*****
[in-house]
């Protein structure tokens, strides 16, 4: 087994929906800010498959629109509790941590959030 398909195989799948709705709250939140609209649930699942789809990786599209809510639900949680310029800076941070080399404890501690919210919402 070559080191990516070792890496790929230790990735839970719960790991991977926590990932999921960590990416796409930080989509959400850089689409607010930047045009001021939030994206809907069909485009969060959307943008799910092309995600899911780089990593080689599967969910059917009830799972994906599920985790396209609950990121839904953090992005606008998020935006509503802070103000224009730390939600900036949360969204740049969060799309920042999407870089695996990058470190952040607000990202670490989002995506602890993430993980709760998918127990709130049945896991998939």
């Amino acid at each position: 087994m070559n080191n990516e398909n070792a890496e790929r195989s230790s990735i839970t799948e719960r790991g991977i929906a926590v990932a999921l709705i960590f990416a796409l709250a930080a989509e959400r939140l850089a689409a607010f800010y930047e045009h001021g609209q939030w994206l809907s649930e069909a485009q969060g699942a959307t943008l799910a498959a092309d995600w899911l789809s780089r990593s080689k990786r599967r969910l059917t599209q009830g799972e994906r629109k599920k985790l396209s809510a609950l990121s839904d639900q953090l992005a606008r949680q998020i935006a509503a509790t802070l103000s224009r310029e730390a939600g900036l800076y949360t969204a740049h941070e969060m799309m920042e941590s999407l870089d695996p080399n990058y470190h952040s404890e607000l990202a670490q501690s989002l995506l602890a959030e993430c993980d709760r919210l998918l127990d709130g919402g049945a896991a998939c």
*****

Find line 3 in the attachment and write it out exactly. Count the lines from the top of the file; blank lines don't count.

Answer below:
């Amino acid at each position: 087994m070559n080191n990516e398909n070792a890496e790929r195989s230790s990735i839970t799948e719960r790991g991977i929906a926590v990932a999921l709705i960590f990416a796409l709250a930080a989509e959400r939140l850089a689409a607010f800010y930047e045009h001021g609209q939030w994206l809907s649930e069909a485009q969060g699942a959307t943008l799910a498959a092309d995600w899911l789809s780089r990593s080689k990786r599967r969910l059917t599209q009830g799972e994906r629109k599920k985790l396209s809510a609950l990121s839904d639900q953090l992005a606008r949680q998020i935006a509503a509790t802070l103000s224009r310029e730390a939600g900036l800076y949360t969204a740049h941070e969060m799309m920042e941590s999407l870089d695996p080399n990058y470190h952040s404890e607000l990202a670490q501690s989002l995506l602890a959030e993430c993980d709760r919210l998918l127990d709130g919402g049945a896991a998939c």